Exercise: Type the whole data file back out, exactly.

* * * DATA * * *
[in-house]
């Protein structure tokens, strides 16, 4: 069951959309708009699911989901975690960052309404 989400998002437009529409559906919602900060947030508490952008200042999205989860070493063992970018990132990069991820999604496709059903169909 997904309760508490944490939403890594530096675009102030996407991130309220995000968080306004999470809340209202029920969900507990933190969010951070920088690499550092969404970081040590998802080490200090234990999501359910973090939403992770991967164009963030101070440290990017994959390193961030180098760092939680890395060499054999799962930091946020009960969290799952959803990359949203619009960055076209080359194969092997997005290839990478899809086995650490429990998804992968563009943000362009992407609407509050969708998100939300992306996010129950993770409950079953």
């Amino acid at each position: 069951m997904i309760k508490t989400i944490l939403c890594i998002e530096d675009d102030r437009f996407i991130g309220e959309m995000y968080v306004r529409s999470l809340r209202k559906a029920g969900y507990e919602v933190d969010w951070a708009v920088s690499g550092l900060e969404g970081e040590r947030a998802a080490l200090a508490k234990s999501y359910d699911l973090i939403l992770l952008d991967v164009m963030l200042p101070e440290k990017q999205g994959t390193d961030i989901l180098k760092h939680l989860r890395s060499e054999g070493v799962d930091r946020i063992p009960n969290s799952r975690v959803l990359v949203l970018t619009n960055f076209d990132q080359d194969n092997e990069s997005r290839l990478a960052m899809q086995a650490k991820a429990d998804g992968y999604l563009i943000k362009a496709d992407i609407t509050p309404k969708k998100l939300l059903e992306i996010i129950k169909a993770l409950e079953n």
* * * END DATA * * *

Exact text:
[in-house]
């Protein structure tokens, strides 16, 4: 069951959309708009699911989901975690960052309404 989400998002437009529409559906919602900060947030508490952008200042999205989860070493063992970018990132990069991820999604496709059903169909 997904309760508490944490939403890594530096675009102030996407991130309220995000968080306004999470809340209202029920969900507990933190969010951070920088690499550092969404970081040590998802080490200090234990999501359910973090939403992770991967164009963030101070440290990017994959390193961030180098760092939680890395060499054999799962930091946020009960969290799952959803990359949203619009960055076209080359194969092997997005290839990478899809086995650490429990998804992968563009943000362009992407609407509050969708998100939300992306996010129950993770409950079953």
């Amino acid at each position: 069951m997904i309760k508490t989400i944490l939403c890594i998002e530096d675009d102030r437009f996407i991130g309220e959309m995000y968080v306004r529409s999470l809340r209202k559906a029920g969900y507990e919602v933190d969010w951070a708009v920088s690499g550092l900060e969404g970081e040590r947030a998802a080490l200090a508490k234990s999501y359910d699911l973090i939403l992770l952008d991967v164009m963030l200042p101070e440290k990017q999205g994959t390193d961030i989901l180098k760092h939680l989860r890395s060499e054999g070493v799962d930091r946020i063992p009960n969290s799952r975690v959803l990359v949203l970018t619009n960055f076209d990132q080359d194969n092997e990069s997005r290839l990478a960052m899809q086995a650490k991820a429990d998804g992968y999604l563009i943000k362009a496709d992407i609407t509050p309404k969708k998100l939300l059903e992306i996010i129950k169909a993770l409950e079953n």